Researchers identify nine steps to save waterways

Jan 31, 2014
Tomorrow’s clean water depends on nine guiding principles, says UBC Forestry Prof. John Richardson. Credit: Martin Dee.

The key to clean waterways and sustainable fisheries is to follow nine guiding principles of water management, says a team of Canadian biologists.

Fish habitats need waterways that are rich in food with places to hide from predators and lay eggs, according to the framework published today in the journal Environmental Reviews.

Humans have put key waterways at risk because of land development and the loss of the vegetation along rivers and streams, says John Richardson, a professor in the Dept. of Forest and Conservation Sciences at the University of British Columbia, one of 15 freshwater biologists who created the framework to help protect and ecosystems into the future.

"Fish are strongly impacted when nutrients, sediments or pollutants are added to their habitat. We cannot protect fish without maintaining a healthy freshwater ecosystem," says Richardson, who led the policy section on protecting fish habitats. Other policy sections addressed areas such as climate change and biodiversity.

Connecting waterways are also critical for healthy ecosystems, says Richardson. "If fish can't get to breeding or rearing areas because of dams, culverts, water intakes or other changes to their habitats, then the population will not survive," he says.

With more pressure on Canada's , Richardson and his colleagues wanted to create a framework of evidence-based principles that managers, policy makers and others could easily use in their work. "It's a made in Canada solution, but the principles could be applied anywhere in the world," he says.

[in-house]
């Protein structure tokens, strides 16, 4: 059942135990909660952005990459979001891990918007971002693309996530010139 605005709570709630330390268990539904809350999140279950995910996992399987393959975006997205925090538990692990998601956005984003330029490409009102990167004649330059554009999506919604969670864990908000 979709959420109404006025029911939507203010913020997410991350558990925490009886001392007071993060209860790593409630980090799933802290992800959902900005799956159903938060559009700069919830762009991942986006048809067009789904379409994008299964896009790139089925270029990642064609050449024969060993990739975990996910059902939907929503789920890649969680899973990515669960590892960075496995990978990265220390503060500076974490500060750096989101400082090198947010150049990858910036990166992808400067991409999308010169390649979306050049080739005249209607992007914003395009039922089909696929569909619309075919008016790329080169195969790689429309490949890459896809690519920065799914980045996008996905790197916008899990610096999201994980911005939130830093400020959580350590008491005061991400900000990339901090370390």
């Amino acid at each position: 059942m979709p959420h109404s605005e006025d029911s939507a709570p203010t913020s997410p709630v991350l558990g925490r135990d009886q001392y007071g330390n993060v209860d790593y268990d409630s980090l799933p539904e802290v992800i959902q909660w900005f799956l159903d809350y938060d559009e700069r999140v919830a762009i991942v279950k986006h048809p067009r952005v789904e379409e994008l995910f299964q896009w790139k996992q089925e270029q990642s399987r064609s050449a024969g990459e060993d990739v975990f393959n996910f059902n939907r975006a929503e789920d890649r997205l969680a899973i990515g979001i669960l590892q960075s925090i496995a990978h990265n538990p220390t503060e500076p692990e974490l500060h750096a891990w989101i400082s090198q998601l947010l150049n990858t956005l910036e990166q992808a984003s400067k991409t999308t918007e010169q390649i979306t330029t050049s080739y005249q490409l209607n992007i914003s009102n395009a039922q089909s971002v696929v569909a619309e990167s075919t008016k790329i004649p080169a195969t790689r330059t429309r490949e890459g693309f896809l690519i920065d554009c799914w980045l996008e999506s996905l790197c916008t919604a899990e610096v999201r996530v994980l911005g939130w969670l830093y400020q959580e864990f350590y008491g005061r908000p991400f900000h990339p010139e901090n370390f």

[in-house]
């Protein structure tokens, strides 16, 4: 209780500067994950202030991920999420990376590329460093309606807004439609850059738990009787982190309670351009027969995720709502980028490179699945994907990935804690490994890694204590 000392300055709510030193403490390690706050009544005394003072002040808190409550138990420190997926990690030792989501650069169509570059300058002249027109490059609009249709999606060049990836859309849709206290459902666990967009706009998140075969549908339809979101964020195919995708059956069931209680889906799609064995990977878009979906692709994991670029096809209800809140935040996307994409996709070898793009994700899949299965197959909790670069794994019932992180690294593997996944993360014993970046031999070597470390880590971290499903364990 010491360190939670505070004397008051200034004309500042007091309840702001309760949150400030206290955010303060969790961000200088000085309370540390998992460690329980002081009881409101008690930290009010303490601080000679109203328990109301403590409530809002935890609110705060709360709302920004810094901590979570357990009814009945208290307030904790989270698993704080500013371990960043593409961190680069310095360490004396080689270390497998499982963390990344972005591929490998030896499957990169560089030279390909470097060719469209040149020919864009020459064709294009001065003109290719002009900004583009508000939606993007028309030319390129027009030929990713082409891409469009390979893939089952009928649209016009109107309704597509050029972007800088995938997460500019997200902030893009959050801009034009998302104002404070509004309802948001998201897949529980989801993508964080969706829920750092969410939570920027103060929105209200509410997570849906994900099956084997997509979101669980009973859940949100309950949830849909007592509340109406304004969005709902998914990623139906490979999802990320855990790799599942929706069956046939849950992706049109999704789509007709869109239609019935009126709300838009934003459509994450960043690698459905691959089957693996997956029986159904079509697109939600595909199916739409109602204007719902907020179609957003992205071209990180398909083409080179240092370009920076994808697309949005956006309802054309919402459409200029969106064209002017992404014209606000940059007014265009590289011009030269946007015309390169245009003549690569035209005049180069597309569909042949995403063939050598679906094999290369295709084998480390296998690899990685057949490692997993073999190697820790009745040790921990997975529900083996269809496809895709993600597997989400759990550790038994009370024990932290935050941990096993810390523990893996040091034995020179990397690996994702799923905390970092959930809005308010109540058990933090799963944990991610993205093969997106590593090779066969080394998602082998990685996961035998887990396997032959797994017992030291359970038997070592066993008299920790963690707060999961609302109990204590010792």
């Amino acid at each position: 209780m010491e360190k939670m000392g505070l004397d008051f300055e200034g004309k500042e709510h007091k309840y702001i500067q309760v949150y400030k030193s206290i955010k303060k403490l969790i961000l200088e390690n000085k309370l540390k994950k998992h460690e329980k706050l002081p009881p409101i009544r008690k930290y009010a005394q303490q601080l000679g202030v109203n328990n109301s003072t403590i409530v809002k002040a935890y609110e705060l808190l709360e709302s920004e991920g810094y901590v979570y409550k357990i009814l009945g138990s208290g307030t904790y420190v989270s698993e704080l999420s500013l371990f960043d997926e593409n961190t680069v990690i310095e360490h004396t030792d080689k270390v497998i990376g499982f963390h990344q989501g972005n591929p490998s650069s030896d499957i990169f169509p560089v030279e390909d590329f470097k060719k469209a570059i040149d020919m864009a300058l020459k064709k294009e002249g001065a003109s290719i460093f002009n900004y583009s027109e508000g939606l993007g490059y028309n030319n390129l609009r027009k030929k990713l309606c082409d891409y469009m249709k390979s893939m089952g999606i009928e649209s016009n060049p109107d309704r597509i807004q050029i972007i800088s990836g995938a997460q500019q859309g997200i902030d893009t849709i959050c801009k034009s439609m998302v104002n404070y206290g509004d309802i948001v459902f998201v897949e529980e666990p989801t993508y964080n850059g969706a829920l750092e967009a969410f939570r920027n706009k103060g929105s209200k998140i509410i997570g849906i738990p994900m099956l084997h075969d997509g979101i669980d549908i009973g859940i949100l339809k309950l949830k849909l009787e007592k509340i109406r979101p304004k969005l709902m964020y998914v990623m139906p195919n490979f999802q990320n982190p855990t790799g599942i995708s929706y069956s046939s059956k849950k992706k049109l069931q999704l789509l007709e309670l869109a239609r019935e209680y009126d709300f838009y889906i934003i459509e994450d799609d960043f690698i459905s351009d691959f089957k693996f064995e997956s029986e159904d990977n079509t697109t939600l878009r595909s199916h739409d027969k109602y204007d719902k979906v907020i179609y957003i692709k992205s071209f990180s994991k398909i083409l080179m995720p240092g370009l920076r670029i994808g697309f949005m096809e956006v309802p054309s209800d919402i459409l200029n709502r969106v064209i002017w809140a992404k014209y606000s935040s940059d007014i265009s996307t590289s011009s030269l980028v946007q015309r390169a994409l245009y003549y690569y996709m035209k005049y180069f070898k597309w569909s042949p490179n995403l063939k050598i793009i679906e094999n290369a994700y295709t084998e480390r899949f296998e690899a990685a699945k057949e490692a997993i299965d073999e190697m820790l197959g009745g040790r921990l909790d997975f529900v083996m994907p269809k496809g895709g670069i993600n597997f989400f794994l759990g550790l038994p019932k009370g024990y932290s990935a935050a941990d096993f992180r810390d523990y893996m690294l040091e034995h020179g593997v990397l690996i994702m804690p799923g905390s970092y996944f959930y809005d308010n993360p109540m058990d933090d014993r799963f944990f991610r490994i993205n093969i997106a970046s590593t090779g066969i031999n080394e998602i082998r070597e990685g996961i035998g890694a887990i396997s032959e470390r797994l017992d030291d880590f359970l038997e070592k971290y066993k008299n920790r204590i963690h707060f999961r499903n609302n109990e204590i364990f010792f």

Backgrounder

Healthy are shrinking and reports suggest that the animals that depend on them are becoming endangered or extinct at higher rates than marine or terrestrial species, says Richardson.

Humans also depend on these ecosystems for basic resources like and food as well as economic activity from the natural resource sector, tourism and more.

The components of a successful management plan include:

  • Protect and restore habitats for fisheries
  • Protect biodiversity as it enhances resilience and productivity
  • Identify threats to ecosystem productivity
  • Identify all contributions made by aquatic ecosystems
  • Implement ecosystem based-management of natural resources while acknowledging the impact of humans
  • Adopt a precautionary approach to management as we face uncertainty
  • Embrace adaptive management – environments continue to change so research needs to be ongoing for scientific evidence-based decision making
  • Define metrics that will indicate whether management plans are successful or failing
  • Engage and consult with stakeholders
  • Ensure that decision-makers have the capacity, legislation and authority to implement policies and management plans.

These recommendations are based on nine principles of ecology:

  • Acknowledge the physical and chemical limits of an ecosystem
  • Population dynamics are at work and there needs to be a minimum number of fish for the population to survive
  • Habitat quantity and quality are needed for fish productivity
  • Connecting habitats is essential for movement of fish and their resources
  • The success of freshwater species is influenced by the watershed
  • Biodiversity enhances ecosystem resilience and productivity
  • Global affects local populations of fish
  • Human impacts to the habitat affect future generations of fish
  • Evolution is important to species survival

Explore further: Law could fail to protect vulnerable marine life

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